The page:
Connecticut Man Sentenced to Over 22 Years for Oxycodone Conspiracy
Contact: David B. Joyce
Assistant United States Attorney
Tel: (207) 780-3257
Bangor, Maine: United States Attorney Thomas E. Delahanty II announced today that
Barry Diaz, 32, of Stamford, Connecticut, was sentenced yesterday in U.S. District Court by
Judge John A. Woodcock, to 22½ years in prison to be followed by 6 years of supervised release
for conspiracy to distribute oxycodone and unlawful use of a telephone. Diaz pleaded guilty to
the charges on December 20, 2013.
According to Court documents, Diaz and others acquired oxycodone pills outside of
Maine. Some of these pills were obtained from people in Connecticut who diverted lawfully
issued oxycodone prescriptions. Others were obtained in bulk from California and elsewhere.
The pills were transported to Maine by Diaz or other conspirators working with him and were
given to street level dealers for distribution in Kennebec County and elsewhere. During the
investigation, law enforcement officers seized more than 600 30-mg oxycodone pills from
members of the conspiracy.
According to the evidence presented at the trial of Diaz’s co-defendant, Mark Razo, Diaz
and Razo operated the interstate drug conspiracy while Razo was serving a drug sentence in a
California state prison. Razo used contraband cellular telephones from inside the prison to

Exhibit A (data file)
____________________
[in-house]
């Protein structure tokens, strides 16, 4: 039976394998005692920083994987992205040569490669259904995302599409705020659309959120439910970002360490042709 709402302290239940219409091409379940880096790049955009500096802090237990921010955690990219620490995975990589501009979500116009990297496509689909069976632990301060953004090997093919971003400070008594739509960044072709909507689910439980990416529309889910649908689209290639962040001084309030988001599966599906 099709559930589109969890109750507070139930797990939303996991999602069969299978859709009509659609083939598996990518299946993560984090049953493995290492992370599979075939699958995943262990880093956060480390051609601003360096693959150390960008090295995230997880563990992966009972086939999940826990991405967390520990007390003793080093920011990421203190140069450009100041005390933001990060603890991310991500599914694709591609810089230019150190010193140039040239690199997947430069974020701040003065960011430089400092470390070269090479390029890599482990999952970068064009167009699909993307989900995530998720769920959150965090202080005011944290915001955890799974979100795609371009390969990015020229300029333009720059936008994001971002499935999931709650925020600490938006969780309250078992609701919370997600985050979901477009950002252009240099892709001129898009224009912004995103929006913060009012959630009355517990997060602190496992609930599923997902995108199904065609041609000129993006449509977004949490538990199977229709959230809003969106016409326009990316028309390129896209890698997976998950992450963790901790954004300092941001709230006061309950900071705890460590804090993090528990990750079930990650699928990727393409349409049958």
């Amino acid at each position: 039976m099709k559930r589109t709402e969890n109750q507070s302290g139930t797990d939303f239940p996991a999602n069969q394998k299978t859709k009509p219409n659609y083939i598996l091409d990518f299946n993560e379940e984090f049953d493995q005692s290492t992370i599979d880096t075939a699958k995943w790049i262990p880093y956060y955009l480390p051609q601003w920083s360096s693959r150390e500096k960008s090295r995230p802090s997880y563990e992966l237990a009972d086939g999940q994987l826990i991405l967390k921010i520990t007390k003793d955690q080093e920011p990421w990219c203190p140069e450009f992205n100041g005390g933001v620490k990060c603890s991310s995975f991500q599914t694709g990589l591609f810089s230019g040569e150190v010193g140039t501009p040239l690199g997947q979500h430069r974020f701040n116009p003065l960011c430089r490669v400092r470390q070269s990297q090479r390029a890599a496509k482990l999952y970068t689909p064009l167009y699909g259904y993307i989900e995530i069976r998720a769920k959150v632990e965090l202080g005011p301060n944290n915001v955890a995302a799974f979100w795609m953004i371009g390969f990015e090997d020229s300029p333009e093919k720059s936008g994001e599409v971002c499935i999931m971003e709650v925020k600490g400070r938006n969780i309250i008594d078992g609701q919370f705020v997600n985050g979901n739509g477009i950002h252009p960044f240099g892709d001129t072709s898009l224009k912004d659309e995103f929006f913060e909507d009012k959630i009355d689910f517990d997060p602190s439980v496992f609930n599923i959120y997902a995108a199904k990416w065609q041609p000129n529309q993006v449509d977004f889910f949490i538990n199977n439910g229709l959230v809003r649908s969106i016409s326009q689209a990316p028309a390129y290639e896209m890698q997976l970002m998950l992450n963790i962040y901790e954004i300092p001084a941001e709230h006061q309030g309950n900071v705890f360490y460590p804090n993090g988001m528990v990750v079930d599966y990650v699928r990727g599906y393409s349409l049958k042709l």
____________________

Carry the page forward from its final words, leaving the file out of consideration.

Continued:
arrange transactions, recruit couriers and cause the transport of drugs across the United
States. Diaz was Razo’s point person for distribution of drugs across the country. A four pound
methamphetamine shipment that was seized in Iowa was among the drug shipments orchestrated
by Diaz and Razo.
This case was investigated by the U.S. Drug Enforcement Administration, with assistance
from U.S. Immigration and Customs Enforcement’s Homeland Security Investigations, the
Kennebec County Sheriff’s Office, the Southeast Iowa Drug Task Force, the Wapello County
(Iowa) Sheriff’s Office, investigators from the California Department of Corrections and
Rehabilitation, the Stamford (Connecticut) Police Department, the Augusta (Maine) Police
Department, and the Maine Drug Enforcement Agency. The investigation was part of the
ongoing effort of the Organized Crime Drug Enforcement Task Forces (OCDETF), a partnership
between federal, state and local law enforcement agencies. The principal mission of the
OCDETF program is to identify, disrupt and dismantle the most serious drug trafficking,
weapons trafficking and money laundering organizations, and those primarily responsible for the
nation’s illegal drug supply.